By Jim Shelton
Yale scientists have developed a new class of small molecules that attack fungal infections by clinging to the cell wall of harmful fungi and recruiting a swarm of antibodies to join the fight.
The discovery offers a potential new therapeutic approach to treating fungal illnesses that affect thousands of people each year, including patients whose immune systems are compromised by organ transplants, cancer treatment, and HIV infections.
The new compounds are called antibody-recruiting molecules targeting fungi (ARM-Fs). These small molecules have two main features: a target-binding terminus that latches onto the fungal cell wall, and an antibody-binding terminus that recognizes and recruits antibodies already present in the human bloodstream.
“Because we’re using the human immune system as the effector arm, this strategy is incredibly versatile,” said Yale chemistry and pharmacology professor David Spiegel, senior author of the study describing the discovery in the German science journal Angewandte Chemie. “It is the first time we’ve shown this strategy can work in treating a fungal disease.”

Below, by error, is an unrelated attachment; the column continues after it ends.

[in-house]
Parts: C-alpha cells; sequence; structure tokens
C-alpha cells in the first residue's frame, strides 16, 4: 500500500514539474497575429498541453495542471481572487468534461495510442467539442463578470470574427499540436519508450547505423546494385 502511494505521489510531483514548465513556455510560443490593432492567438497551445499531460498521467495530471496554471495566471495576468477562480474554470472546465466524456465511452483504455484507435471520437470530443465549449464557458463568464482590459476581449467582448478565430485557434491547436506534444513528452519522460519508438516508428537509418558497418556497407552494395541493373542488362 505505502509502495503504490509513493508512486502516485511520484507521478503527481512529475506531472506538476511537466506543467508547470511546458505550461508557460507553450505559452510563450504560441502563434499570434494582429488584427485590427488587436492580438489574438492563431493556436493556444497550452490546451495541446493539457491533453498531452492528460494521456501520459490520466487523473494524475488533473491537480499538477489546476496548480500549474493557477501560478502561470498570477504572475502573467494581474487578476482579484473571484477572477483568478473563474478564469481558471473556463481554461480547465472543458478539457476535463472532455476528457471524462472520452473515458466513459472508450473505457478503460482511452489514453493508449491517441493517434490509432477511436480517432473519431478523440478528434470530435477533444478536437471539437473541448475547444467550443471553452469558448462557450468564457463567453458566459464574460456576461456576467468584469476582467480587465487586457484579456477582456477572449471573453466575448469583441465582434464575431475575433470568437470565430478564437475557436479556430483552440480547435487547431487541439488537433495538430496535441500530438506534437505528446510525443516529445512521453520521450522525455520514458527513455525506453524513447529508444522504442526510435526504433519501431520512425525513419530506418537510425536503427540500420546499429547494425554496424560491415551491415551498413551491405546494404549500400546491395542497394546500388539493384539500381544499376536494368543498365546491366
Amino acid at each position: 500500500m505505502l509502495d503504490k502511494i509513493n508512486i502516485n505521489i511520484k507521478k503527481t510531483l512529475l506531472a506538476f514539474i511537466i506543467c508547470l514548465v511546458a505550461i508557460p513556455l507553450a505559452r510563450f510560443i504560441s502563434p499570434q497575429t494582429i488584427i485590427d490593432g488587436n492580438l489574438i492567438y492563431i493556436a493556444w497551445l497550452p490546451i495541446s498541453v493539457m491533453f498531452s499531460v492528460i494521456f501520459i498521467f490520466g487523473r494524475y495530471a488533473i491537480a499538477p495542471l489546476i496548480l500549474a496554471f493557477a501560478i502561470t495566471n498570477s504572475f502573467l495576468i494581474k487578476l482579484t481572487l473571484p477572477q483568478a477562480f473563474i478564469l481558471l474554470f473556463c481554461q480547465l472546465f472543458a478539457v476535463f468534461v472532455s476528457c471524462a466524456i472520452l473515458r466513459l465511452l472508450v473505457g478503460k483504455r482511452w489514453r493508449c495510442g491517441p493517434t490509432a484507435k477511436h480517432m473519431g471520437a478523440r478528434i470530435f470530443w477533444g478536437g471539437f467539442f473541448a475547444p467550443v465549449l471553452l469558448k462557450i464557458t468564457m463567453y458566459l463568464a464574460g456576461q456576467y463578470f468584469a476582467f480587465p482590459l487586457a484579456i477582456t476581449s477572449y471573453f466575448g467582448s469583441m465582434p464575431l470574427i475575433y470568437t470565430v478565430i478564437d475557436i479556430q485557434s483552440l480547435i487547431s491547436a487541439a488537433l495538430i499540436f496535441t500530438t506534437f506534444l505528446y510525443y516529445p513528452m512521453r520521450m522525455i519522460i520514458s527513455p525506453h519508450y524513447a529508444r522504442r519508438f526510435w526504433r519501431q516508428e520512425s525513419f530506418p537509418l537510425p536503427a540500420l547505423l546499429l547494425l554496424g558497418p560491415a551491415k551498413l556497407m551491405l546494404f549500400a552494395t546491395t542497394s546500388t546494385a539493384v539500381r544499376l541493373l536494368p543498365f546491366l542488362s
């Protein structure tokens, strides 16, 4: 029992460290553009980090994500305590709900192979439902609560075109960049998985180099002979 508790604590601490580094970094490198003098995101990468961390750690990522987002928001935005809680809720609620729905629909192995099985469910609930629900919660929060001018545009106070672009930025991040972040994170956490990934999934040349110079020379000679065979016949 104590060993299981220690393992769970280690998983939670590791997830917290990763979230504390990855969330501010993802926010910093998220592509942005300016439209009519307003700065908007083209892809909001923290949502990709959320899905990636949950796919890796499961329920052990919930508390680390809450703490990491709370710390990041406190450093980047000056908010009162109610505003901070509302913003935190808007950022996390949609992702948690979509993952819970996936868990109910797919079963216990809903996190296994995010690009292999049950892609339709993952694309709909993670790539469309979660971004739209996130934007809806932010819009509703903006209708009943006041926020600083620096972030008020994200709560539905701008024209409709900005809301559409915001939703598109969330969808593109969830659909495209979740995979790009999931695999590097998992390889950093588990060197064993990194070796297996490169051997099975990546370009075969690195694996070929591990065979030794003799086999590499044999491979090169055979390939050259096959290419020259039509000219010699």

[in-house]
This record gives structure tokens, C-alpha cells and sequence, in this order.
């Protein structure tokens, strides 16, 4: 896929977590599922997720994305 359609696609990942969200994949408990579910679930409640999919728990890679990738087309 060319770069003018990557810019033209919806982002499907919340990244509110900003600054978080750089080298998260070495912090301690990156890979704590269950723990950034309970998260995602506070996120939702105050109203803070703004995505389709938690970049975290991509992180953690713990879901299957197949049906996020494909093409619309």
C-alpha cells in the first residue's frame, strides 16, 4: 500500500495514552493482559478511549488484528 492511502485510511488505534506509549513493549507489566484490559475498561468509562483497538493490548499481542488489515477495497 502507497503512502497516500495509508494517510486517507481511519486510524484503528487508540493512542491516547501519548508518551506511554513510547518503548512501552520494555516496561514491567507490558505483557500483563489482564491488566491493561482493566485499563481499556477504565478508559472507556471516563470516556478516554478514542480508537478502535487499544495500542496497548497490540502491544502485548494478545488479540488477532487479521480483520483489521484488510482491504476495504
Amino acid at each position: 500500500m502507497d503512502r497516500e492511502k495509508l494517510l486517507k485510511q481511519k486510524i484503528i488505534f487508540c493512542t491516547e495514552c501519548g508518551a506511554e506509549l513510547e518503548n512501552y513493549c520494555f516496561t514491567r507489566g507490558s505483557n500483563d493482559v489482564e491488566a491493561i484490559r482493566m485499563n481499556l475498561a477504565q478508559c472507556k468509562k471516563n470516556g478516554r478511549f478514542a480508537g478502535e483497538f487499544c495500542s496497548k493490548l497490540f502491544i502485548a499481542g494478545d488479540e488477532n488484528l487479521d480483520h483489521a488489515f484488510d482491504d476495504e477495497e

Over the past decade, Spiegel’s lab has explored small-molecule approaches to treating a range of diseases, including cancer and HIV. Not only are such molecules effective against drug-resistant strains of diseases, Spiegel said, they also may be used in combination with existing treatments.
“The possibility of a molecule like ours synergizing with existing fungal agents has tremendous potential,” Spiegel said.
The co-first authors of the ARM-F study are Egor Chirkin, a postdoctoral associate in Spiegel’s lab, and Viswanathan Muthusamy, a research scientist in Spiegel’s lab. Co-authors are Paul Mann and Philippe Nantermet of Merck & Co., and Terry Roemer of Prokaryotics Inc.
The efficacy of the small molecules against pathogenic fungi was evaluated through in vitro studies. Spiegel noted that additional research is necessary before proceeding to human clinical trials.
A grant from Merck & Co. helped to fund the research.